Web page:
Lately I've heard a lot of people talking about how art school is a waste of money and time.
I am here to tell you it's not.
Don't get me wrong, there were things I found aggravating about art school, but odds are I wouldn't be a successful freelance artist now if I hadn't gone to college--one that fit my needs.
Art school taught me more than just technique. It also taught me work ethic. I could have learned technique on my own, but work ethic was difficult to wrap my head around when I was a teenager. Some artists are motivated enough to pick up a book, watch some courses online, and put in the work. Good for them! However, most of us need a little push, especially when we're young. Art school can give you the structure and motivation you need to develop a work ethic. Your work ethic is all you have to lean on sometimes, especially if you end up being your own boss.
That's why it art school is so important. Attending the right one is life changing.
When I graduated from high school, I had a vague idea of what I wanted to do. I knew it was something art related, but I didn't have a plan. I thought it was a foregone conclusion that I'd attend a local university, at least up until the day I got a card in the mail advertising the Kansas City Art Institute. It was eye opening since I hadn't even realized that there were actual schools dedicated to art! (Don't laugh. I grew up on a farm in Topeka.) Nobody had ever talked to me about art school, let alone told me there were options with different specialties. Needless to say, I went with the first option that presented itself: KCAI.
I was already into comics and illustration, and had I known enough to do a little research, I would have found out that KCAI wasn't going to be a good fit. It's a great school--I earned my BFA there--but I should have looked a little harder.
Choosing a school or an area of focus seems complex, but it all comes down to answering three simple questions:
What kind of artwork do I want to create?
Every school caters to a genre: animation, graphic design, comics, illustration, game art, gallery art, etc. Choose a school that specializes in your area of interest, if you can. You'll be working with the all-stars in your field and getting targeted education to help you on your path.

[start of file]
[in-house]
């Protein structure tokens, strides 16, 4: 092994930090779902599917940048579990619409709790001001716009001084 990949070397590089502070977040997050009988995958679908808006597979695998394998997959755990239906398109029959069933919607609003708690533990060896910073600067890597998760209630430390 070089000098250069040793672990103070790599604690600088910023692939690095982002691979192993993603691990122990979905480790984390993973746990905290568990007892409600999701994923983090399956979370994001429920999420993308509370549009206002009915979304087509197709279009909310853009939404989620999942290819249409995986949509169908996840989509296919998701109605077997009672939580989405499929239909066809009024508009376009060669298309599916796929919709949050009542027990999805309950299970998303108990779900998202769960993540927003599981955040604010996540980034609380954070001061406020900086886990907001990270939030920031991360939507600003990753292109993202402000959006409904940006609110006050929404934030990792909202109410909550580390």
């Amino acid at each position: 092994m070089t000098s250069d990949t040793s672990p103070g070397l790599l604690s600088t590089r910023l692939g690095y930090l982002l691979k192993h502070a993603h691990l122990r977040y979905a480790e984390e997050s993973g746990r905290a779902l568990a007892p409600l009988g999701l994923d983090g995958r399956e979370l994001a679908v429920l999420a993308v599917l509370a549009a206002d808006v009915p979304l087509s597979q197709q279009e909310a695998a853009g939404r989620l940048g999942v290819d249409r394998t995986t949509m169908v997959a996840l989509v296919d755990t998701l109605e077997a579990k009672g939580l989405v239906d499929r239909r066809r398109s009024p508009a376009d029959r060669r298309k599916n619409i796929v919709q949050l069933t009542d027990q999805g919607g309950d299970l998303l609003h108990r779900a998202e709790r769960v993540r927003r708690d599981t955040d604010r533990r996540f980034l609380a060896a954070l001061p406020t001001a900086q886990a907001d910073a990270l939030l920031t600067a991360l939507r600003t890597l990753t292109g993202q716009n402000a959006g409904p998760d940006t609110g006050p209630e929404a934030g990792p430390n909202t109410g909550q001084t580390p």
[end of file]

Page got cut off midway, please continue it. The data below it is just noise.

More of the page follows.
Do I want to make art for clients or for myself?
If you want to make art for yourself, consider fine arts or and gallery art. If you want to get paid upfront for your work, consider a more commercial program such as illustration, graphic design, animation, or gaming.
Would I prefer to work for a company or for myself?
Graduating from a graphic design, animation, or gaming program positions you to get a job working for a company. If you want make money as a freelance artist, your best bets are programs in comics, illustration, and gallery art.
Don't stress too much if your options are limited by family ties or financial concerns--or if you don't get into your dream school. There's a lot of crossover amongst the fields, and you can still get a great education. You'll have to work a little harder at making your program serve your needs, though. For example, fine arts schools tend to focus on concept more than technique. If you're a painting major, you'll have to seek out every opportunity to learn technique. Enroll in illustration classes (or look for illustration programs) to get the foundation you need to become an excellent painter.
I wasn't getting what I needed at KCAI, so I ended up at the Joe Kubert School of Cartoon and Grahphic Art for a few years. Although I returned to the Midwest and graduated from KCAI, I learned almost everything I use today in my time at JKS. (Just ask me about the "work ethic" portion of my studies; I never worked so hard in my life, nor have I since!) JKS was a perfect fit, and that made all the difference.
Here are the schools I'd recommend to aspiring comic artists and illustrators. If I had to do it over again, these are the ones I'd be applying to: